Despite its small 1/1.9-inch sensor, GoPro’s become adept at getting the best from tiny pixels, and the new Hero 11 Black’s quality is the best from the brand. Also introducing 10-bit capture, colour gradation should look smoother too, especially across gradients.
If you do want to shoot with that full-sensor, 8:7, 5:3k content can be shot at a maximum of 30fps. Drop the resolution to 4K and you can up frame rates to 60fps. 16:9 video can be shot at up to 60fps in 5.3K resolution, 120fps in 4K, and 240fps at 2.7K. This versatility is best-in-class, especially when you factor in the camera’s stabilization.
If you wanted 360º horizon levelling (Horizon Lock) at 5.3K in the past, you’d have needed a Hero 10 Black with a special Max Lens Mod. Now, it’s available on the Hero 11 Black out of the box. Horizon locking lets you loop-de-loop with your camera, and the horizon level won’t budge. Available on other cameras at lower resolutions, the feature makes wide angled, high-quality, handheld clips walking look like they’ve been captured with a gimbal – it’s perfect for vloggers.
Where the Hero 11 Black doesn’t shine as brightly is in lowlight environments. Despite the Night Mode and new Light Painting Time Lapse feature flexing in the dark better than other action cameras, standard video and stills capture is still low on detail. In my tests, though, I’m still impressed by the way GoPro’s automatic mode gets the best from the sensor. It prioritises faces better than the DJI Action 3, so while DJI’s camera has a larger sensor, vlogging footage captured in automatic mode in dimly-lit scenes looks better when captured on the Hero 11 Black.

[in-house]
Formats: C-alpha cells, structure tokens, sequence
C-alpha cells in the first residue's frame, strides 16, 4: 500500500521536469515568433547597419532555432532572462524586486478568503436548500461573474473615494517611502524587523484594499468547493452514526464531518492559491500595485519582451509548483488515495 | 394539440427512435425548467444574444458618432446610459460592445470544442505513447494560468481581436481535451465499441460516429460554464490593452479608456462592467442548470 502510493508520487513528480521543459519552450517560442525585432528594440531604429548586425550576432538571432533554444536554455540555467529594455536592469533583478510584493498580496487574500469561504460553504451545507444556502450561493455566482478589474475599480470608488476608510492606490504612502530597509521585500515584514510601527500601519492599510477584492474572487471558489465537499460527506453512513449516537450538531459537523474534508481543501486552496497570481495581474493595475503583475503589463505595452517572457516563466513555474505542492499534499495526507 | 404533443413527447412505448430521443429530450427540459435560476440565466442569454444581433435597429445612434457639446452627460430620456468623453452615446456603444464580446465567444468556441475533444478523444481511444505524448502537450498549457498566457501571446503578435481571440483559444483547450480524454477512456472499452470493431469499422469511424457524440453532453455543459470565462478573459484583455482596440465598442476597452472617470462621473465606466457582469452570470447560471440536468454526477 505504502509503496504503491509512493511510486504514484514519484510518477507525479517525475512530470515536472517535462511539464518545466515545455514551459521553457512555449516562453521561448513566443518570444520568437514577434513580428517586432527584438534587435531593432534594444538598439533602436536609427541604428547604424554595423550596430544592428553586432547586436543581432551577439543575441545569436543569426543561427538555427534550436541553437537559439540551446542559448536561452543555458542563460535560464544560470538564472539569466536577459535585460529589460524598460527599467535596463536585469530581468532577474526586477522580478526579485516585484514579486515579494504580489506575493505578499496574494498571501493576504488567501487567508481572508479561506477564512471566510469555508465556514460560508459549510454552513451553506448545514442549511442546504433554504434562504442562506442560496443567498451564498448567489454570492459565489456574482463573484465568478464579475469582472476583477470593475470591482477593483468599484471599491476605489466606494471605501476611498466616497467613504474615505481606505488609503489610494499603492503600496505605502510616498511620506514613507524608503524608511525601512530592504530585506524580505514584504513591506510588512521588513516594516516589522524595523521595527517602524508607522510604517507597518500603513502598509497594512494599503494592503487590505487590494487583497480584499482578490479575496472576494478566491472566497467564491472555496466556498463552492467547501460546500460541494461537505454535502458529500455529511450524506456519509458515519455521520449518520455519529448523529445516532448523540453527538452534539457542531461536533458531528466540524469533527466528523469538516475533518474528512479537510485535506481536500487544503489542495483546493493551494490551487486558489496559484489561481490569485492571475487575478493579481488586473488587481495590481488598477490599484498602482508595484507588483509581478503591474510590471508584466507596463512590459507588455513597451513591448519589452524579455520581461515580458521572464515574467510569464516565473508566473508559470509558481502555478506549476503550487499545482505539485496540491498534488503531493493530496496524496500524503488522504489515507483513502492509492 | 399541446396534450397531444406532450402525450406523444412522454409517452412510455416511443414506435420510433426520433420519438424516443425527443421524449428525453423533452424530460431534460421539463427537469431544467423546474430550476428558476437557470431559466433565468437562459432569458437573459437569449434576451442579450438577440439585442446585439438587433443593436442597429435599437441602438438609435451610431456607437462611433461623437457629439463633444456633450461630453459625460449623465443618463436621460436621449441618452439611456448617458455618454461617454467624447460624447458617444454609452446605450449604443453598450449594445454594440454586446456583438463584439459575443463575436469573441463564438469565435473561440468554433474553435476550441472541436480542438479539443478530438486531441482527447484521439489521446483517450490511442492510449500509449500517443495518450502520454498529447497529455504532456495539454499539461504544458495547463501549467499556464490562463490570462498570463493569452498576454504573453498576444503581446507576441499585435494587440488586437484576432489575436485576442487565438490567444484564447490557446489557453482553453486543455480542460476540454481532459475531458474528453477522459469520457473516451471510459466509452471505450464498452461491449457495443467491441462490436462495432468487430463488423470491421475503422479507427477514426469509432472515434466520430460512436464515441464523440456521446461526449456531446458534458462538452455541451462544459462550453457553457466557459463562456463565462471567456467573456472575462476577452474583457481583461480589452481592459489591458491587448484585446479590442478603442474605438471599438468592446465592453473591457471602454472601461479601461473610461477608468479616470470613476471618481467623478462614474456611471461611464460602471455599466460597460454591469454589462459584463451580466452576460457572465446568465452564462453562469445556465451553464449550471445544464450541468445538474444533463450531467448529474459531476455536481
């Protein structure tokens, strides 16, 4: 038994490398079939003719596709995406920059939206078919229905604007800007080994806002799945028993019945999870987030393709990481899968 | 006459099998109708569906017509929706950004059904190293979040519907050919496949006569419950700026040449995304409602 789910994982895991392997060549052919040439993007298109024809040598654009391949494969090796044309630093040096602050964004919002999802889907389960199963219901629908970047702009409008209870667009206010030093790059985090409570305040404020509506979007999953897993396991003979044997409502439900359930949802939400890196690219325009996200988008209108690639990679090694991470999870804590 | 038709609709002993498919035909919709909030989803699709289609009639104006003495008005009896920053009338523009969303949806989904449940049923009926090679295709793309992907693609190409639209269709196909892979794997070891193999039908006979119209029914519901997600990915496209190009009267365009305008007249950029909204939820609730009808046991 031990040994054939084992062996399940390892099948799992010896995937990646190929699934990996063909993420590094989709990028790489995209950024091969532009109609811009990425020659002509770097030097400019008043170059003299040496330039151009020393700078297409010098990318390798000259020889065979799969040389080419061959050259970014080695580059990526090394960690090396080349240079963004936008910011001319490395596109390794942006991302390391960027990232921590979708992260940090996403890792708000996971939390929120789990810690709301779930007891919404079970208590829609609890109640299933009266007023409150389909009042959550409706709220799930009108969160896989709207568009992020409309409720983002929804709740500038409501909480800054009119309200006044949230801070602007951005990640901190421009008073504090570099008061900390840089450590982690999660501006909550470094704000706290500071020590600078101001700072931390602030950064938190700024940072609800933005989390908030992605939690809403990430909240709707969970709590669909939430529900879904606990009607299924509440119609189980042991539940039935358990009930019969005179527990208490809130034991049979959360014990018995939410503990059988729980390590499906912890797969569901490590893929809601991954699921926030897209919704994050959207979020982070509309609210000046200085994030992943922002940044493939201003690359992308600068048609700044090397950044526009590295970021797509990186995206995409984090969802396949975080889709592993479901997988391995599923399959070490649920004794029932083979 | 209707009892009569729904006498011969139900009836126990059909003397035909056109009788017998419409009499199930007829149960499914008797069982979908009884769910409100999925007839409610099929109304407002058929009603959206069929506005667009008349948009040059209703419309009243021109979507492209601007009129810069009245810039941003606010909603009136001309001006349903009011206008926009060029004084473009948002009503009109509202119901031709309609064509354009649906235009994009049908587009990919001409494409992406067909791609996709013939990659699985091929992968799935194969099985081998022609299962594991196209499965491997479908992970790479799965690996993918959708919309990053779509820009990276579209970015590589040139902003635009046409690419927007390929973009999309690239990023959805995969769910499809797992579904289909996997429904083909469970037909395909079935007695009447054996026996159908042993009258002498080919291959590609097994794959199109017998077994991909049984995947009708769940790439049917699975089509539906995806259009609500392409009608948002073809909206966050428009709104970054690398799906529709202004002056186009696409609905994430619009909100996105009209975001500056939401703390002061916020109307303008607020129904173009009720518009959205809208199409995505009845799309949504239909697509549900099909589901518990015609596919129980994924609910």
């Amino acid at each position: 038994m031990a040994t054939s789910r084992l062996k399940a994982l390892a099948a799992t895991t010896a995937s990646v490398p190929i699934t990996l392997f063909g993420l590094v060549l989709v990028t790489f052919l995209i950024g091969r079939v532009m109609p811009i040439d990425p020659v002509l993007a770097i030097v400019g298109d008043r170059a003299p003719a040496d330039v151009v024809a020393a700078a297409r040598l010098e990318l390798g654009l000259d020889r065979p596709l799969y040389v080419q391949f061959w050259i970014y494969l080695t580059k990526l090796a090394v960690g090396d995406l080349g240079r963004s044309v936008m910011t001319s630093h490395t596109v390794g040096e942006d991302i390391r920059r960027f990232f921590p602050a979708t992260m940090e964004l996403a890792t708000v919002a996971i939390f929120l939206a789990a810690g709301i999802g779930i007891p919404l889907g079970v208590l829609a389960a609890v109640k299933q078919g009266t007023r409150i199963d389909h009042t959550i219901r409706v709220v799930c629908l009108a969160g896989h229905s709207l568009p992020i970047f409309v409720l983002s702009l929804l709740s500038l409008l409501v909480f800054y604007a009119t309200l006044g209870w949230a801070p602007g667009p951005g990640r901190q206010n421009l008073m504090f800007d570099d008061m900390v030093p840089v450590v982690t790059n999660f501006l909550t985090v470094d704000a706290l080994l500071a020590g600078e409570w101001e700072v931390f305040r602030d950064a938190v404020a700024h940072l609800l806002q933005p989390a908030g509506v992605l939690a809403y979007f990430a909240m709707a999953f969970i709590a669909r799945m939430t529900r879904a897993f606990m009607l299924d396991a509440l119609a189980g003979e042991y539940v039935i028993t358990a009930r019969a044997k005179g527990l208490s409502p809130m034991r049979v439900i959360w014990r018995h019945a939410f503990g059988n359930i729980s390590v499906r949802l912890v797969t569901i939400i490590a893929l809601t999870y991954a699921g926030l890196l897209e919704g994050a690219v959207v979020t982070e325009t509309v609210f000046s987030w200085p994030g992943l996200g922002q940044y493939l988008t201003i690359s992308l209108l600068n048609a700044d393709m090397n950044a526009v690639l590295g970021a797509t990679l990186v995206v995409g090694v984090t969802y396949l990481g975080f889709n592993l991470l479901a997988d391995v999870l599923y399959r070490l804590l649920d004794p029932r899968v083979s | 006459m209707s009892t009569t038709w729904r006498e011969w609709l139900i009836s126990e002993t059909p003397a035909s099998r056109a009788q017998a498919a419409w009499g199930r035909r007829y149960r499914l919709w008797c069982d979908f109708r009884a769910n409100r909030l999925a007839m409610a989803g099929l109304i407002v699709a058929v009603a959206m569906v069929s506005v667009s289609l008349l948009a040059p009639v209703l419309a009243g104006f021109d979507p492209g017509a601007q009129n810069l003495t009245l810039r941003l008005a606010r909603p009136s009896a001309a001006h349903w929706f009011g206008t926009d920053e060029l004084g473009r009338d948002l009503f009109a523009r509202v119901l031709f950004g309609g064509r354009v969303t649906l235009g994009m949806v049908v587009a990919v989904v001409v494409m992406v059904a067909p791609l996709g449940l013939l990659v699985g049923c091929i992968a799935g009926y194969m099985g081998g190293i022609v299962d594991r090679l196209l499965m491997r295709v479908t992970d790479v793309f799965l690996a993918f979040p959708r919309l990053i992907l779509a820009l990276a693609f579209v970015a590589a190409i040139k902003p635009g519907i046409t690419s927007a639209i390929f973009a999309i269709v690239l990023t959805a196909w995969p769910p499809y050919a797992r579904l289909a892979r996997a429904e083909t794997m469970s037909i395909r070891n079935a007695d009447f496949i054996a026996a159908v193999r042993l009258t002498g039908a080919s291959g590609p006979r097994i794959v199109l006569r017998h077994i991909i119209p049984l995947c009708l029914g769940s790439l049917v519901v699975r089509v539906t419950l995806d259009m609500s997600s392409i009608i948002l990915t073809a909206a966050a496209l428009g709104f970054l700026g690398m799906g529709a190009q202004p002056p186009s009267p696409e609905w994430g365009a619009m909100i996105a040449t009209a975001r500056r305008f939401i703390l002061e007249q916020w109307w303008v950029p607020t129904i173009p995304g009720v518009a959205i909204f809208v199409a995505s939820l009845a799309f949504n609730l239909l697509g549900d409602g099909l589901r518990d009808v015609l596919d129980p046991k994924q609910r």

GoPro boosts volume levels when recording, so everything is amplified, from ambience to voices. The three mics dotted around the camera are good, but can be a little indiscriminate with what it chooses to pick up. If you’re serious about sound, pick up the Media Mod with the camera. Not only does this add a superior mini boom mic, it also sports a line-in jack, so you can easily hook up a wireless option like a Rode Wireless Go or DJI Mic.